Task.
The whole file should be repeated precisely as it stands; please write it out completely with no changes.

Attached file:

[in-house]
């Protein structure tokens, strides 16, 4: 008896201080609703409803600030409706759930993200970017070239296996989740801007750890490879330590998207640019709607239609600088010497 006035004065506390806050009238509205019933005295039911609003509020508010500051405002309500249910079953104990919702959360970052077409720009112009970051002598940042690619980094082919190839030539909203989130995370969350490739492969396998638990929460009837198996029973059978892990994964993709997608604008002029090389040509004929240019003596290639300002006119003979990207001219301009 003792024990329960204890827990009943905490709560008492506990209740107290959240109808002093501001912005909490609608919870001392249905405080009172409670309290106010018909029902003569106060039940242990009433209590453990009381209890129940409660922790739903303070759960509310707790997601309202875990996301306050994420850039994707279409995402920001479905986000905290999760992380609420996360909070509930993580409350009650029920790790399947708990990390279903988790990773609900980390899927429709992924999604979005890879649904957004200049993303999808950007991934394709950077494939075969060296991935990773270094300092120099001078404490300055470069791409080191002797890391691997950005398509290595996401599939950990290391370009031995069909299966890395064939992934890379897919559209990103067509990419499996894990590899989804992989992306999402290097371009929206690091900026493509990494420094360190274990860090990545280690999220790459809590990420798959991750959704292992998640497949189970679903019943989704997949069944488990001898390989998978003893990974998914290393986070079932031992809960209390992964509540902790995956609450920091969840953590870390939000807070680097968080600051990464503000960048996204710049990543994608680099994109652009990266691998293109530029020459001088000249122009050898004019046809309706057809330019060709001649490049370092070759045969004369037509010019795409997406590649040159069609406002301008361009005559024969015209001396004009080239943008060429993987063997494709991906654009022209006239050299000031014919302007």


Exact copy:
[in-house]
């Protein structure tokens, strides 16, 4: 008896201080609703409803600030409706759930993200970017070239296996989740801007750890490879330590998207640019709607239609600088010497 006035004065506390806050009238509205019933005295039911609003509020508010500051405002309500249910079953104990919702959360970052077409720009112009970051002598940042690619980094082919190839030539909203989130995370969350490739492969396998638990929460009837198996029973059978892990994964993709997608604008002029090389040509004929240019003596290639300002006119003979990207001219301009 003792024990329960204890827990009943905490709560008492506990209740107290959240109808002093501001912005909490609608919870001392249905405080009172409670309290106010018909029902003569106060039940242990009433209590453990009381209890129940409660922790739903303070759960509310707790997601309202875990996301306050994420850039994707279409995402920001479905986000905290999760992380609420996360909070509930993580409350009650029920790790399947708990990390279903988790990773609900980390899927429709992924999604979005890879649904957004200049993303999808950007991934394709950077494939075969060296991935990773270094300092120099001078404490300055470069791409080191002797890391691997950005398509290595996401599939950990290391370009031995069909299966890395064939992934890379897919559209990103067509990419499996894990590899989804992989992306999402290097371009929206690091900026493509990494420094360190274990860090990545280690999220790459809590990420798959991750959704292992998640497949189970679903019943989704997949069944488990001898390989998978003893990974998914290393986070079932031992809960209390992964509540902790995956609450920091969840953590870390939000807070680097968080600051990464503000960048996204710049990543994608680099994109652009990266691998293109530029020459001088000249122009050898004019046809309706057809330019060709001649490049370092070759045969004369037509010019795409997406590649040159069609406002301008361009005559024969015209001396004009080239943008060429993987063997494709991906654009022209006239050299000031014919302007």